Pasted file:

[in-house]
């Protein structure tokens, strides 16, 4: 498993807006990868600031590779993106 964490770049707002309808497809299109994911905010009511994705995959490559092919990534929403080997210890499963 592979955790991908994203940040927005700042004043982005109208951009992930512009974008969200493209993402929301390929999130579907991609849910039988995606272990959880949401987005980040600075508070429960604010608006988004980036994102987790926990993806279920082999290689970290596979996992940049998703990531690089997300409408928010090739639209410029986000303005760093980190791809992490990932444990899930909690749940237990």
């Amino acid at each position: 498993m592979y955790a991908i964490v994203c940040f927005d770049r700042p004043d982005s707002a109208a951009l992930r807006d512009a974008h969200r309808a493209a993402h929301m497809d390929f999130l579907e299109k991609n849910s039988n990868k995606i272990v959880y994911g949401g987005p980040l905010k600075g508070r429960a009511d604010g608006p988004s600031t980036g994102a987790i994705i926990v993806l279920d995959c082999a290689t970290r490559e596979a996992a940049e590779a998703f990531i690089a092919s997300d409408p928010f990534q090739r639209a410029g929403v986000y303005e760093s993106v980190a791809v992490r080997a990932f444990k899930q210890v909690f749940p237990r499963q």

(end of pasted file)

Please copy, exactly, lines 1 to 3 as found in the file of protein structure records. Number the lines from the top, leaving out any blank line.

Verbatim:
[in-house]
């Protein structure tokens, strides 16, 4: 498993807006990868600031590779993106 964490770049707002309808497809299109994911905010009511994705995959490559092919990534929403080997210890499963 592979955790991908994203940040927005700042004043982005109208951009992930512009974008969200493209993402929301390929999130579907991609849910039988995606272990959880949401987005980040600075508070429960604010608006988004980036994102987790926990993806279920082999290689970290596979996992940049998703990531690089997300409408928010090739639209410029986000303005760093980190791809992490990932444990899930909690749940237990």
């Amino acid at each position: 498993m592979y955790a991908i964490v994203c940040f927005d770049r700042p004043d982005s707002a109208a951009l992930r807006d512009a974008h969200r309808a493209a993402h929301m497809d390929f999130l579907e299109k991609n849910s039988n990868k995606i272990v959880y994911g949401g987005p980040l905010k600075g508070r429960a009511d604010g608006p988004s600031t980036g994102a987790i994705i926990v993806l279920d995959c082999a290689t970290r490559e596979a996992a940049e590779a998703f990531i690089a092919s997300d409408p928010f990534q090739r639209a410029g929403v986000y303005e760093s993106v980190a791809v992490r080997a990932f444990k899930q210890v909690f749940p237990r499963q």